Measures enacted in the early days of the COVID-19 pandemic to increase access to buprenorphine did not lead to an increase in the proportion of overdose deaths involving the drug, new research suggests.
Researchers say the data add weight to the argument for permanently adopting the pandemic-era prescribing regulations for buprenorphine, a treatment for opioid use disorder.
“We saw no evidence that increased availability of buprenorphine through the loosening of rules around prescribing and dispensing of buprenorphine during the pandemic increased overdose deaths,” investigator Wilson Compton, MD, deputy director of the National Institute on Drug Abuse (NIDA), told Medscape Medical News.
Dr Wilson Compton
“This is reassuring that even when we opened up the doors to easier access to buprenorphine, we didn’t see that most serious consequence,” Compton said.
The findings were published online January 20 in JAMA Network Open.
Cause and Effect
Federal agencies relaxed prescribing regulations for buprenorphine in March 2020 to make it easier for clinicians to prescribe the drug via telemedicine and for patients to take the medication at home.
The number of buprenorphine prescriptions has increased since that change, with more than 1 million people receiving the medication in 2021 from retail pharmacies in the United States.
However, questions remained about whether increased access would lead to an increase in buprenorphine-involved overdose.
Researchers with NIDA and the US Centers for Disease Control and Prevention (CDC) analyzed data from the State Unintentional Drug Overdose Reporting System, a CDC database that combines medical examiner and coroner reports and postmortem toxicology testing.
The study included information about overdose deaths from July 2019 to June 2021 in 46 states and the District of Columbia.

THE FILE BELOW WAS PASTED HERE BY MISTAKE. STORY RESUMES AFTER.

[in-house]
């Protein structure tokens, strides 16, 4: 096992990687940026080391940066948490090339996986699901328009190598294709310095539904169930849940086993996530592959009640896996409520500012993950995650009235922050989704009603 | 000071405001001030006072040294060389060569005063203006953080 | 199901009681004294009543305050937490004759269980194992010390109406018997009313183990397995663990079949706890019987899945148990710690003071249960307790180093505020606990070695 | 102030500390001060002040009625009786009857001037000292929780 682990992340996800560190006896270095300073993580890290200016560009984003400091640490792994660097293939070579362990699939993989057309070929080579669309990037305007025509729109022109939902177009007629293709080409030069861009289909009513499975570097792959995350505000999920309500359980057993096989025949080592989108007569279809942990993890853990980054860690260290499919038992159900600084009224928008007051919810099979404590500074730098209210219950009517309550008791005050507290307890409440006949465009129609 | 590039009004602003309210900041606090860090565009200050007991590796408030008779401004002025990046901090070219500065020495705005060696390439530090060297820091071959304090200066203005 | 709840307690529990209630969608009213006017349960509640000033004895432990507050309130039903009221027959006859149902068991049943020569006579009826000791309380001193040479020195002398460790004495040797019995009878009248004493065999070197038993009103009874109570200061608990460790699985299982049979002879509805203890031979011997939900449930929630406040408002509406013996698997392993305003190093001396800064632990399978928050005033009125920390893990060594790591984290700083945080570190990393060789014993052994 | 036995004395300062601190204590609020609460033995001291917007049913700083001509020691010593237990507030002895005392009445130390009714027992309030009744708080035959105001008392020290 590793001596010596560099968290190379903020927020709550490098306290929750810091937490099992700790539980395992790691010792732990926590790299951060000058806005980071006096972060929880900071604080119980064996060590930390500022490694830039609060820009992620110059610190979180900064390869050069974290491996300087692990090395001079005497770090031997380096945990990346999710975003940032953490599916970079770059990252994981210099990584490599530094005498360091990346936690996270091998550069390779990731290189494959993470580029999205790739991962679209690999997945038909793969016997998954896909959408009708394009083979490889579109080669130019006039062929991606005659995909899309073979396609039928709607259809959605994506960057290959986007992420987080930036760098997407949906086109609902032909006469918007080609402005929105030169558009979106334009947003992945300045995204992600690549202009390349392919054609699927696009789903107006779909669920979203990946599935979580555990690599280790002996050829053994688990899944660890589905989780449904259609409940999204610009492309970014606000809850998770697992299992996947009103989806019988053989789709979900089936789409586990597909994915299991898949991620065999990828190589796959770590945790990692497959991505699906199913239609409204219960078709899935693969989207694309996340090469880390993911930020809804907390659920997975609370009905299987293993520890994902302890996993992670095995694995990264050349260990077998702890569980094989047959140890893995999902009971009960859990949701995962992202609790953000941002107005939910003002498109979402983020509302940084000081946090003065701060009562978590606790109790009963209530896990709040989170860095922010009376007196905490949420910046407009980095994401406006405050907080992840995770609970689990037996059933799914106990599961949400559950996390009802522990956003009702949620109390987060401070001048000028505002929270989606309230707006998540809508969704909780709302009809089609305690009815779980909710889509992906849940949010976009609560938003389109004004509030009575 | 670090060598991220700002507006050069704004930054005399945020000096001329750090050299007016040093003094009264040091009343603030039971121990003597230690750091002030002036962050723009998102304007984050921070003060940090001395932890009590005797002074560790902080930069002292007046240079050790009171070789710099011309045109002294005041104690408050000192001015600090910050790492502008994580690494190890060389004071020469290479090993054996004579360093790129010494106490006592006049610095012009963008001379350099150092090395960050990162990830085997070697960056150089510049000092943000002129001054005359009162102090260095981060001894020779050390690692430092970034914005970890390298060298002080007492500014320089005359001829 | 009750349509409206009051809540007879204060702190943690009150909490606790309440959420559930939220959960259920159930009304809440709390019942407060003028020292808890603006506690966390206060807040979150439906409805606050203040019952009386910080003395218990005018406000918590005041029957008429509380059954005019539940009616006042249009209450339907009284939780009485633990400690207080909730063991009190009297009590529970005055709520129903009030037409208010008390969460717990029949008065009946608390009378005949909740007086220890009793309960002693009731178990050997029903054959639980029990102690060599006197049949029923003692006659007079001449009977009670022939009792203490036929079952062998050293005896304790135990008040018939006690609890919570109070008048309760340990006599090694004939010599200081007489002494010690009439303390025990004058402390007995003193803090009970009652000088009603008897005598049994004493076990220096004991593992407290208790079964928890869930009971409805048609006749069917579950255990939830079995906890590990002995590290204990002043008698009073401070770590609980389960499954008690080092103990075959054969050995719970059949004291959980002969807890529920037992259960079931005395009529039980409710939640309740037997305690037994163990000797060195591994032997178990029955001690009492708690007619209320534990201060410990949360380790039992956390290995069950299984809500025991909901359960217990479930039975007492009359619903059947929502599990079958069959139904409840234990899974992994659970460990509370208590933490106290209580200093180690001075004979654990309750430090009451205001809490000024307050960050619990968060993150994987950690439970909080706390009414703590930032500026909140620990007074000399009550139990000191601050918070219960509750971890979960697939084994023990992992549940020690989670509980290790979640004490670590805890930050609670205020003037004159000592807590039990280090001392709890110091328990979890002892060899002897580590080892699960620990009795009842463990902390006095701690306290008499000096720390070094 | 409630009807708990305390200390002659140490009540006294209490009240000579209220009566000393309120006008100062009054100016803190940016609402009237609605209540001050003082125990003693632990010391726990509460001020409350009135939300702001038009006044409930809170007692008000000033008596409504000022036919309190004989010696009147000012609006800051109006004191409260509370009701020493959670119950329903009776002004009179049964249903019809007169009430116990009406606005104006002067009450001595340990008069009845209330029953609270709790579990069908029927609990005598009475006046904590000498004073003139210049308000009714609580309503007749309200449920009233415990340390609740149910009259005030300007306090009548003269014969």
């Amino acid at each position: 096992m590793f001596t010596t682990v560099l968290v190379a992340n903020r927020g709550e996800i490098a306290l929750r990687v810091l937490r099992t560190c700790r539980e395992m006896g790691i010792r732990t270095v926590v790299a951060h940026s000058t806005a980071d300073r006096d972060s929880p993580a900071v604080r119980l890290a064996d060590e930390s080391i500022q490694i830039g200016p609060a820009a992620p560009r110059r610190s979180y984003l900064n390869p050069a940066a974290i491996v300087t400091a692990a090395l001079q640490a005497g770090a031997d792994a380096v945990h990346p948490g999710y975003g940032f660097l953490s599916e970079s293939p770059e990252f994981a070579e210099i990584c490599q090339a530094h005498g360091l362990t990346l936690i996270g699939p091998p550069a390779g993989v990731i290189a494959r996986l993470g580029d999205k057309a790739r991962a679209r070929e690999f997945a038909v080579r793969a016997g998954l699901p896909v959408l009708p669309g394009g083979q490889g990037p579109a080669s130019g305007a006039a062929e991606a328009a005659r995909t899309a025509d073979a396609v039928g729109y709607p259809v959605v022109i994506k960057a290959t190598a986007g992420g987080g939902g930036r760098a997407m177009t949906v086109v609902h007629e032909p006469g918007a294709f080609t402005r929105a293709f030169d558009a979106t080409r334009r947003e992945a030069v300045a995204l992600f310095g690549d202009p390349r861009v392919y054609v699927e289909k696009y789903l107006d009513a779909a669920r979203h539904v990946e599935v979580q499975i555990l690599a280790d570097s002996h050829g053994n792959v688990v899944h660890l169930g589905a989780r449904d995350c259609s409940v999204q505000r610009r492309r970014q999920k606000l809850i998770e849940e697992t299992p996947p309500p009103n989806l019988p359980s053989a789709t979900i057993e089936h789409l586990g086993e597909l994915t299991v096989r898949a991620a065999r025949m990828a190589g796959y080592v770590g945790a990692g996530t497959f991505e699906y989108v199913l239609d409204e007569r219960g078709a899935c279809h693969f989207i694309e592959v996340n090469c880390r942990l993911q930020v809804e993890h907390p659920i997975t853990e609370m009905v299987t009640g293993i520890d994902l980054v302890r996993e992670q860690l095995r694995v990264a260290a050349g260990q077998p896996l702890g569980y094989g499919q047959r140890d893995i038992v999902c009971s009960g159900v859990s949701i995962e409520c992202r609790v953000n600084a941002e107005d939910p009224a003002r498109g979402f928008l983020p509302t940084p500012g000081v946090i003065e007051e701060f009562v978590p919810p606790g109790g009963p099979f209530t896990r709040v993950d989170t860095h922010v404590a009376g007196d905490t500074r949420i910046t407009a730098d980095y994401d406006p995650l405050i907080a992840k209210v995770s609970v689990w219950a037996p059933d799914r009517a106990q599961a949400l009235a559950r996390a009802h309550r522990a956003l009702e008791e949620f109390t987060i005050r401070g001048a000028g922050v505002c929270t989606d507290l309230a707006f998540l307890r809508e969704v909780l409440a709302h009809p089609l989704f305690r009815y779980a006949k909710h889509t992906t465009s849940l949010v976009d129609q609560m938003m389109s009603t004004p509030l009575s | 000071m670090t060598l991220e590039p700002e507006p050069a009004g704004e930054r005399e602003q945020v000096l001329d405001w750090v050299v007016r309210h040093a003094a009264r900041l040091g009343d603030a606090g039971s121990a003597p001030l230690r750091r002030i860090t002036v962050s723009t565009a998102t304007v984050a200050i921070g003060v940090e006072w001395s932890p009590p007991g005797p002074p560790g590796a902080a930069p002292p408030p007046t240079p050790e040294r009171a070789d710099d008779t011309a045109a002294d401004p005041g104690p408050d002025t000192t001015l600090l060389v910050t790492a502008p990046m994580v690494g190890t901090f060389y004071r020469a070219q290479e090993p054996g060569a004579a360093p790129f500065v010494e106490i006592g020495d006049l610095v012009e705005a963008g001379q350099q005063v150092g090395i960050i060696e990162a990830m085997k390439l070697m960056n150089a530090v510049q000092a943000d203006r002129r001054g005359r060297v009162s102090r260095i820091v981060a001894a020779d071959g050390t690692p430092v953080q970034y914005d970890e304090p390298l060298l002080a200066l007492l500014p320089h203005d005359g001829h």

Between July 2019 and June 2021, there were 1955 buprenorphine-involved overdose deaths, which accounted for 2.2% of all drug overdose deaths and 2.6% of opioid-involved overdose deaths.
However, researchers went beyond overall numbers and evaluated details from coroner’s and medical examiner reports, something they had not done before.
“For the first time we looked at the characteristics of decedents from buprenorphine because this has not been studied in this type of detail with a near national sample,” Compton said.
“That allowed us to look at patterns of use of other substances as well as the circumstances that are recorded at the death scene that are in the data set,” he added.
Reports from nearly all buprenorphine-involved deaths included the presence of at least one other drug, compared with opioid overdose deaths that typically involved only one drug.
“This is consistent with the pharmacology of buprenorphine being a partial agonist, so it may not be as fatal all by itself as some of the other opioids,” Compton said.
Deaths involving buprenorphine were less likely to include illicitly manufactured fentanyls, and other prescription medications were more often found on the scene, such as antidepressants.